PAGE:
For more than seventy years, the Minnesota-based writer and activist Meridel Le Sueur was a voice for oppressed peoples worldwide. Beginning in the 1920s, she championed the struggles of workers against the capitalist economy, the efforts of women to find their voices and their power, the rights of American Indians to their lands and their cultures, and environmentalist causes.
Le Sueur was born in Murray, Iowa, in 1900, at the beginning of what she called “the most brutal century, the twentieth century.” Her family traveled across the Midwest into Texas, Oklahoma, Kansas, and, finally, Minnesota. She lived for several years in Fort Scott, Kansas, where her mother met the socialist Arthur Le Sueur, who later became Meridel’s stepfather.
Le Sueur’s body of work—both large and diverse—brought a message of hope and resistance to her readers. She wrote hundreds of works in many styles: short stories, reporting (both interpretive and objective), histories, children’s books, novellas, novels, poetry, and personal journal writing. Her subject matter ranged from objective reporting of labor activism, women’s rights, immigration, and poverty to deeply personal reflections.
During the Great Depression of the 1930s, Le Sueur was an advocate for the unemployed, marched with striking workers, and wrote articles for the Daily World, the national newspaper for the Communist Party. Over the decades, her short stories were published in the leading political and literary journals of the time, including the Kenyon Review and the New Republic. She also wrote for popular magazines: Parents, Mademoiselle, and Woman’s Home Companion.
One of Le Sueur’s best-known and most inspirational stories from the 1930s is “I Was Marching!”—a statement about human solidarity and collective political action. It was inspired by the 1934 Teamster Truckers’ strike in Minneapolis, a bitter labor dispute that ended in victory for the union in spite of the deaths of two strikers. The story moved Le Sueur’s peers as well as those in younger generations to become political activists.
Minnesota was a center of political activism during the Great Depression. Foreclosures of farms, strikes, drought in the Midwest, unemployment, and hunger—Le Sueur covered them all for the Daily Worker and other media and in her short stories and articles. The story “Women on the Breadlines” (1932) follows unemployed women during the Depression; “Milk Went Up Two Cents Today” (1940) explores the world of poor, pregnant women; and “Salvation Home” tells the story of young women committed to institutions and sterilized.
In The Girl (1939), Le Sueur documented the lives of working-class people in St. Paul at the end of Prohibition. The novel centers around a young girl, who is never named, as she matures politically in the company of other women. Her immediate world is a bar, where she and her friend Clara wait tables. The girl is enamored with a young man, Butch, who gets caught up in the violence of the times. The novel takes readers into a world of women: a loving, nurturing community that supports the girl, who represents the “girl” in all of us.
The McCarthy era (c.1945–1955) was a difficult time for Le Sueur. She was blacklisted along with many other artists and writers. She turned to writing children’s books like The Mound Builders as well as biographical studies of legendary American figures like Abe Lincoln, John Chapman (Johnny Appleseed), Nancy Hanks Lincoln, and Davy Crockett.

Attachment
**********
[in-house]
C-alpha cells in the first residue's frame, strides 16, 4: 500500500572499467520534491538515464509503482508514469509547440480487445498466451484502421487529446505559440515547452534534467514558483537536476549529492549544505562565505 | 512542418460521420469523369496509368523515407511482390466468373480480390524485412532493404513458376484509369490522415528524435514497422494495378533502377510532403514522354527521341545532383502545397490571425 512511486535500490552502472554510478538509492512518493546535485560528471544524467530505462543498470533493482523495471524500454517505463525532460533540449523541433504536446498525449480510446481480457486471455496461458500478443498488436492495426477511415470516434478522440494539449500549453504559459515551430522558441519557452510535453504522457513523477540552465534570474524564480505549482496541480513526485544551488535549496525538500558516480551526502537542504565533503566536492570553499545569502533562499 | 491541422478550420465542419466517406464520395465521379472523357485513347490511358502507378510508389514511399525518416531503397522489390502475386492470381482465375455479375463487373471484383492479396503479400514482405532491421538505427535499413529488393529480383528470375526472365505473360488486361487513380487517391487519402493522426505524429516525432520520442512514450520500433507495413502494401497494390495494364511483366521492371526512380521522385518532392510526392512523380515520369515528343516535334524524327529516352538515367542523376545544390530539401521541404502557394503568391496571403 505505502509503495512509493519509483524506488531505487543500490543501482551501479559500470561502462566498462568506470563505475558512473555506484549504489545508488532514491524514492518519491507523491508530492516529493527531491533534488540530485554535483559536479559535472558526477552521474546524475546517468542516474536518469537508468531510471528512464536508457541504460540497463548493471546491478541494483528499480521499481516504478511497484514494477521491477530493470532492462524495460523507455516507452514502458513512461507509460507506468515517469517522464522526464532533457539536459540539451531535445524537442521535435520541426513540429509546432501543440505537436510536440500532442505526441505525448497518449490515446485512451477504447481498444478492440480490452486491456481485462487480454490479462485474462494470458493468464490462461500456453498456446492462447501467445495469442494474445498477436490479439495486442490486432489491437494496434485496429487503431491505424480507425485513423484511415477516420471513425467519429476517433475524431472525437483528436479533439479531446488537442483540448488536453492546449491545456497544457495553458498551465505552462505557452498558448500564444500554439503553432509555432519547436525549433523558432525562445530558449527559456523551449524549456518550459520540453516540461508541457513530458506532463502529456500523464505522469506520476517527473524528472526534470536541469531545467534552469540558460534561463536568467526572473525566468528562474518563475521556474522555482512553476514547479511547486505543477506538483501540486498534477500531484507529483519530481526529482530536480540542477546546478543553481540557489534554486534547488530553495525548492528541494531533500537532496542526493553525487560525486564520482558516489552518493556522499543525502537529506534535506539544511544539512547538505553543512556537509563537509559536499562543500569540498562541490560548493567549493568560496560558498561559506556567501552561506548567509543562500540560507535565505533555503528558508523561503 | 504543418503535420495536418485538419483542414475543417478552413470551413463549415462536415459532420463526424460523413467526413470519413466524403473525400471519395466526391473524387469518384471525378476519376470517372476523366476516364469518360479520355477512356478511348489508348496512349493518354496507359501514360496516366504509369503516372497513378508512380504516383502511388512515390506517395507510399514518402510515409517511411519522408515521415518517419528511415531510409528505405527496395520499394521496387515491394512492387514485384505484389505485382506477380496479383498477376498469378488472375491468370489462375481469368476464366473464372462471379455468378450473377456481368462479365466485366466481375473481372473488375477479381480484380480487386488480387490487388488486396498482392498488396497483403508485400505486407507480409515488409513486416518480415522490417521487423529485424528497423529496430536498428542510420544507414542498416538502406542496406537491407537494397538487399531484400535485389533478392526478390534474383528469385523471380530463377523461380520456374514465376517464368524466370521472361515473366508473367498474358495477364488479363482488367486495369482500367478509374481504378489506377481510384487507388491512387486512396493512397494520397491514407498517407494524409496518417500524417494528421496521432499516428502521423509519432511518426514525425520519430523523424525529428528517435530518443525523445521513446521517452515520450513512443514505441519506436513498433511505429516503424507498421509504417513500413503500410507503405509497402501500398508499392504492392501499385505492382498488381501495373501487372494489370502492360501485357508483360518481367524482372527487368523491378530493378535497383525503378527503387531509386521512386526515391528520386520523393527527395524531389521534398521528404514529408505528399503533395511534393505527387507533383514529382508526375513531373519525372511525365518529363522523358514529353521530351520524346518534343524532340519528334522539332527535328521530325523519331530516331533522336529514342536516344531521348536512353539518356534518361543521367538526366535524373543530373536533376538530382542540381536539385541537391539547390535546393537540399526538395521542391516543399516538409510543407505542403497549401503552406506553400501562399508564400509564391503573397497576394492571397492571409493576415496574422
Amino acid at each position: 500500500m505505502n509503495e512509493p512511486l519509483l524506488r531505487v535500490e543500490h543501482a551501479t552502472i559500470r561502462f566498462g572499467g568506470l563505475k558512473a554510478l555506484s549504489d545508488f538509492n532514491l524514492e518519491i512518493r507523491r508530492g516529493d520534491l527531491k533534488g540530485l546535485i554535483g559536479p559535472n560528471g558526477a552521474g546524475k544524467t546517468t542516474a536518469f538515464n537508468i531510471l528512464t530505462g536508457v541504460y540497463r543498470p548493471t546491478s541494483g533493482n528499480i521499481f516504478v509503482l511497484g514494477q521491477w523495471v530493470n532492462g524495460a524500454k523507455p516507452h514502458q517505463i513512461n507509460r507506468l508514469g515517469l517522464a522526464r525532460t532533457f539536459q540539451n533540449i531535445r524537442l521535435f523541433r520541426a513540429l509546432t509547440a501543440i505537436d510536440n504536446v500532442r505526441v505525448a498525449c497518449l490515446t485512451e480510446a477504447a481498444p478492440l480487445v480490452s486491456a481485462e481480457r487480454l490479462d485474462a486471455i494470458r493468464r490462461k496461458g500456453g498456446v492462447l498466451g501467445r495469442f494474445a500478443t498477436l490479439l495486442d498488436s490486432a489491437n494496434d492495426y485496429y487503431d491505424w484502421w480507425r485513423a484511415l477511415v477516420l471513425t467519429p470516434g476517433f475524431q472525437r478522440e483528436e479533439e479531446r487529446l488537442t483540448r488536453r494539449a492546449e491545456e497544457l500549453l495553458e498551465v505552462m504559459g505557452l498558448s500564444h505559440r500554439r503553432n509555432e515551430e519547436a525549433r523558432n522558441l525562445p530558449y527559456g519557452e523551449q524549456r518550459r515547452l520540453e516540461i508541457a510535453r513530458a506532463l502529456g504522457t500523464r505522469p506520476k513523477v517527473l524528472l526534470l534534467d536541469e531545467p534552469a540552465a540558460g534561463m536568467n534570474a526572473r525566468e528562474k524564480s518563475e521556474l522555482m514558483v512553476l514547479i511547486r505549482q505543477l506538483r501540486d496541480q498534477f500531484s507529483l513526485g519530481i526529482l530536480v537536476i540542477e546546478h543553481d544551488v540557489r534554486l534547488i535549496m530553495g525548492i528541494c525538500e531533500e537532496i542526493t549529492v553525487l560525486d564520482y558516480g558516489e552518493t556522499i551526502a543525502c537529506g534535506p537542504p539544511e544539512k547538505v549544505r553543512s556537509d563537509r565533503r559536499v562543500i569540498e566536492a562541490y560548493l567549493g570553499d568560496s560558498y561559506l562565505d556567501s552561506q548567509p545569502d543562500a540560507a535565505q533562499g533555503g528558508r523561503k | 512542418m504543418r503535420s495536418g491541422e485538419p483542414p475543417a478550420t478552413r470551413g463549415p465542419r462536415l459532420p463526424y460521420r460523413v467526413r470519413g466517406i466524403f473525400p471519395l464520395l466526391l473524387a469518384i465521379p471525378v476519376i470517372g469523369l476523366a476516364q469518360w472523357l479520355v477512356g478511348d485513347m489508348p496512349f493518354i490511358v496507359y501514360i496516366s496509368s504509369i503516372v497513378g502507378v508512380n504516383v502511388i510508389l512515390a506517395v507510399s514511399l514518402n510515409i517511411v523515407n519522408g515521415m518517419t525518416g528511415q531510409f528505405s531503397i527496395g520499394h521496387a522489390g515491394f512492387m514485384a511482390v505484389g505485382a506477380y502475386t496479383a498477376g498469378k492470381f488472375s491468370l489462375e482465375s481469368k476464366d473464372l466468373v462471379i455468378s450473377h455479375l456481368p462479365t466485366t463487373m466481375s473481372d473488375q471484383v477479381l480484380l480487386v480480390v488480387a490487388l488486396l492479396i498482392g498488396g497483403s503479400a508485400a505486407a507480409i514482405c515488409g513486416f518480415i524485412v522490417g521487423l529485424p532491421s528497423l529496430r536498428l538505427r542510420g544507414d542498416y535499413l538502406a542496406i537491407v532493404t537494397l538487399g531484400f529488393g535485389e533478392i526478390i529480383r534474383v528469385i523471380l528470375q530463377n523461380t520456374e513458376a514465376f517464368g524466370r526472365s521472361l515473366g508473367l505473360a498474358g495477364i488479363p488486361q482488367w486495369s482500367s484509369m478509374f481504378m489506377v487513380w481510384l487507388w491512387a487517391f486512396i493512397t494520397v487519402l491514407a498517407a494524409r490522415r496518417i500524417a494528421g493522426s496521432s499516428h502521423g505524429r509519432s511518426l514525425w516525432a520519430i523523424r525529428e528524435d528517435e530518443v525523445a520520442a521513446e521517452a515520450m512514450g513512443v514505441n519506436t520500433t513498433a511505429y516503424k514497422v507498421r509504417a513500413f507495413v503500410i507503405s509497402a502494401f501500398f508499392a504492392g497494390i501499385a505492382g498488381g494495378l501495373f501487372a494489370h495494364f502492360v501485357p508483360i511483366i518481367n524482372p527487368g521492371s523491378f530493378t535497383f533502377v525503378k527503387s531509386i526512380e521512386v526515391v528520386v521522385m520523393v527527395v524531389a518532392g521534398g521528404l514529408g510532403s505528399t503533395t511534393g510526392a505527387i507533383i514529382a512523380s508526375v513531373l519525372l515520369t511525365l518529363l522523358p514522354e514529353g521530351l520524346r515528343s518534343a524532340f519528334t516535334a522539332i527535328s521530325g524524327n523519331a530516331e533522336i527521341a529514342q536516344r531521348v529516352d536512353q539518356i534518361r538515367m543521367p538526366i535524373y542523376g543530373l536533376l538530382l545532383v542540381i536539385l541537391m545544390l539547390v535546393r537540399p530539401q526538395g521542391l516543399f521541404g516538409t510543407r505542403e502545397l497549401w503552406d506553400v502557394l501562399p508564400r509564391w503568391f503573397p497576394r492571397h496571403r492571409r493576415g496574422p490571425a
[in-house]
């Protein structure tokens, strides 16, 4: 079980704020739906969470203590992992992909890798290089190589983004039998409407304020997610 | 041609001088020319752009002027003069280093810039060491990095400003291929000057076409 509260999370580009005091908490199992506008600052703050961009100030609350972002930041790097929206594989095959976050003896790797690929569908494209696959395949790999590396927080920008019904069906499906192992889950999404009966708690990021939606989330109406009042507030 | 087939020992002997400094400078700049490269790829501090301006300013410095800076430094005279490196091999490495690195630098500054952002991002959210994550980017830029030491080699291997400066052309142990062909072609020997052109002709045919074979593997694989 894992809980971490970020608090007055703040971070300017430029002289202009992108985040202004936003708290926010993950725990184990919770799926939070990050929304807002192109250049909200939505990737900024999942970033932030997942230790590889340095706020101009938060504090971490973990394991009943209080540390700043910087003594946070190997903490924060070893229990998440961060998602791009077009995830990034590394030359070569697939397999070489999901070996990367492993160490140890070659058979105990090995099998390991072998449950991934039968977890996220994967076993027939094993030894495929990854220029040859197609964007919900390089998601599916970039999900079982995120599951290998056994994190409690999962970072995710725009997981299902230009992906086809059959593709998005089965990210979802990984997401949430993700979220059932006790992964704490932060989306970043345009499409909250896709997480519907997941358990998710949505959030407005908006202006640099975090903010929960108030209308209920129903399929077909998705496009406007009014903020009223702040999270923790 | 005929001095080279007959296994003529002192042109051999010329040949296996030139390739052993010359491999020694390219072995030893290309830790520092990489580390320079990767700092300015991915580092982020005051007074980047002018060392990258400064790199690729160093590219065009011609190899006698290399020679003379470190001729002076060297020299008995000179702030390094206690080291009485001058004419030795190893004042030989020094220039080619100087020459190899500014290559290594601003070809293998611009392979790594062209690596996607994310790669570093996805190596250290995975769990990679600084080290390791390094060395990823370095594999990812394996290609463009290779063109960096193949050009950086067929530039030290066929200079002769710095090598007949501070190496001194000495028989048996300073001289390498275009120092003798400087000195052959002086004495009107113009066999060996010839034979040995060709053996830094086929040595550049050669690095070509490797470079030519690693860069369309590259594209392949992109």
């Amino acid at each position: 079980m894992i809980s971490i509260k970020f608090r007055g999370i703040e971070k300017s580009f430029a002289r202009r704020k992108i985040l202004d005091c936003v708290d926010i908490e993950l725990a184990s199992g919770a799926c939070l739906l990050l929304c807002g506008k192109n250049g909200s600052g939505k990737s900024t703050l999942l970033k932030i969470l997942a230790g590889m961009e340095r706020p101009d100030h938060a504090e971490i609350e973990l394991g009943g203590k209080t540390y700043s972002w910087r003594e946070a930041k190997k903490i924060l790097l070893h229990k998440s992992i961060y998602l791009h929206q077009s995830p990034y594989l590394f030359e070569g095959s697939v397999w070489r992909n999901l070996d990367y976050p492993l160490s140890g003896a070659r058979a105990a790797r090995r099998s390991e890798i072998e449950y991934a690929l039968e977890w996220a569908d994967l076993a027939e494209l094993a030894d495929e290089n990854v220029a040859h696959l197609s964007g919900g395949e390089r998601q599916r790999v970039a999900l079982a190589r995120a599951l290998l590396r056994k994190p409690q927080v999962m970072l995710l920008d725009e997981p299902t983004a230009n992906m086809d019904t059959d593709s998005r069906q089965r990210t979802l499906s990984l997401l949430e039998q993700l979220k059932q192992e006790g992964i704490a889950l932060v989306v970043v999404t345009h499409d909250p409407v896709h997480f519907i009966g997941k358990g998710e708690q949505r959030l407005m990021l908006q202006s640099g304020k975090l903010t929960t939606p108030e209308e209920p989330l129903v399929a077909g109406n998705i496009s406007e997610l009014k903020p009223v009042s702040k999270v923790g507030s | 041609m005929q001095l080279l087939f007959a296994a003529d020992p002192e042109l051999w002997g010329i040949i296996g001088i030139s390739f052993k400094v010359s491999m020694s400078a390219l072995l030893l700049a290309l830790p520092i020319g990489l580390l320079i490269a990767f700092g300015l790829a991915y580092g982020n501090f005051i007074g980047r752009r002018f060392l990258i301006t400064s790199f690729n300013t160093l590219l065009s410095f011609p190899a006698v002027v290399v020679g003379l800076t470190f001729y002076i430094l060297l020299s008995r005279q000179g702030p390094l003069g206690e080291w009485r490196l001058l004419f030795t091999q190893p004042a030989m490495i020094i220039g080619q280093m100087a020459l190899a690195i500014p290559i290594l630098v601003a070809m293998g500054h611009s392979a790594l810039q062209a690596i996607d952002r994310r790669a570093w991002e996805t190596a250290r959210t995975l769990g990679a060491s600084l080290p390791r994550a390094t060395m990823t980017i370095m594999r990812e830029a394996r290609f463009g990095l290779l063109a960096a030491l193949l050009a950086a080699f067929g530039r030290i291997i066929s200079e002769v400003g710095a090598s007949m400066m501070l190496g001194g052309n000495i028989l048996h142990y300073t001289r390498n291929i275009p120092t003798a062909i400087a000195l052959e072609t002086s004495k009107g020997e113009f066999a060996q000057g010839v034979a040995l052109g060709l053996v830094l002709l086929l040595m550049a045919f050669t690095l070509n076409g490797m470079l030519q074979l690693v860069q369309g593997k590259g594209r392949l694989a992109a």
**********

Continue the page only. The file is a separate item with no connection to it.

Le Sueur’s commitment to the Midwest runs deep in her writings and philosophy. Various critics have called her the “voice of the prairie” and the “poet of the people.” Her regional focus arises from an understanding of the Midwest as more than a physical place. Le Sueur’s work celebrates a uniquely Midwestern mindset that values deep connections between people and recognizes their history on the land.
It is the land itself, however, that forms the foundation of her passionate love for the region. Her work brings together the poetic imagery of American Indian philosophies, feminism, Midwestern culture, politics, and the earth.
In the 1970s, Leftist and feminist activists found inspiration in Le Sueur’s works, many of which (including Ripenings and North Star Country) were re-published. She continued writing until her death in Hudson, Wisconsin, on November 14, 1996.
Schleuning, Neala. “America: Song We Sang Without Knowing”: The Life and Ideas of Meridel Le Sueur. Mankato, MN, 1983.
——— . “Meridel Le Sueur: Toward a New Regionalism.” Books at Iowa 33, no. 1 (November 1980): 22–41.
In 1927, the journal Dial publishes Le Sueur’s short story “Persephone,” launching her literary career.
Meridel Wharton is born in Murray, Iowa, on February 22.
Meridel’s mother, Marian, marries Arthur Le Sueur. Meridel takes “Le Sueur” as her last name.
Le Sueur joins the Communist Party.
Le Sueur’s first short story, “Persephone,” is published.
Le Sueur’s first daughter, Rachel, is born.
Having studied and worked in Chicago, New York, Hollywood, and San Francisco, Le Sueur joins her family in Minnesota.
Le Sueur’s second daughter, Deborah, is born.
Le Sueur publishes Salute to Spring, a collection of short stories.
Le Sueur publishes North Star Country, a history of the Upper Midwest.
Le Sueur is blacklisted for her political views. She turns to writing children’s literature.
Members of the women’s movement renew public interest in Le Sueur’s work.
The Twin Cities Women’s Film Collective produces My People Are My Home, a documentary about Le Sueur’s life.
West End Press republishes Le Sueur’s novel The Girl, originally written in the 1930s.
This With My Last Breath, Le Sueur’s final work, is published.
Le Sueur dies in Hudson, Wisconsin, on November 14.